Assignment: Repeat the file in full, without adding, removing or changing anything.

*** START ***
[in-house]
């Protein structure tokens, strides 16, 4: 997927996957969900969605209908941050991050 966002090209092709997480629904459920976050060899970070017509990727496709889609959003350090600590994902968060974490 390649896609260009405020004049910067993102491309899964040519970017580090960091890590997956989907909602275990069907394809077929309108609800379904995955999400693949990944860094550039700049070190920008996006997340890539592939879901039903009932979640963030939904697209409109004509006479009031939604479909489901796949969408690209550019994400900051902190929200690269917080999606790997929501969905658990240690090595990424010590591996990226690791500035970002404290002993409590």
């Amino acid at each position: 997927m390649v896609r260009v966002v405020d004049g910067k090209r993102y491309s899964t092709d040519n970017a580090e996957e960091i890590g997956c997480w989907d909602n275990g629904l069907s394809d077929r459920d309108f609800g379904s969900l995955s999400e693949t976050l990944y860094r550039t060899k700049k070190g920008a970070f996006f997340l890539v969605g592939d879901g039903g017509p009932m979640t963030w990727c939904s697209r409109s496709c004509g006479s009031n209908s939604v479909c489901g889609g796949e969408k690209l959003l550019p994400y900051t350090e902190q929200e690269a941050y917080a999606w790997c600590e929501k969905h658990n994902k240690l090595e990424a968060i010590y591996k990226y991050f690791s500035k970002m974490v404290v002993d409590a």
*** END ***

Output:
[in-house]
């Protein structure tokens, strides 16, 4: 997927996957969900969605209908941050991050 966002090209092709997480629904459920976050060899970070017509990727496709889609959003350090600590994902968060974490 390649896609260009405020004049910067993102491309899964040519970017580090960091890590997956989907909602275990069907394809077929309108609800379904995955999400693949990944860094550039700049070190920008996006997340890539592939879901039903009932979640963030939904697209409109004509006479009031939604479909489901796949969408690209550019994400900051902190929200690269917080999606790997929501969905658990240690090595990424010590591996990226690791500035970002404290002993409590």
């Amino acid at each position: 997927m390649v896609r260009v966002v405020d004049g910067k090209r993102y491309s899964t092709d040519n970017a580090e996957e960091i890590g997956c997480w989907d909602n275990g629904l069907s394809d077929r459920d309108f609800g379904s969900l995955s999400e693949t976050l990944y860094r550039t060899k700049k070190g920008a970070f996006f997340l890539v969605g592939d879901g039903g017509p009932m979640t963030w990727c939904s697209r409109s496709c004509g006479s009031n209908s939604v479909c489901g889609g796949e969408k690209l959003l550019p994400y900051t350090e902190q929200e690269a941050y917080a999606w790997c600590e929501k969905h658990n994902k240690l090595e990424a968060i010590y591996k990226y991050f690791s500035k970002m974490v404290v002993d409590a």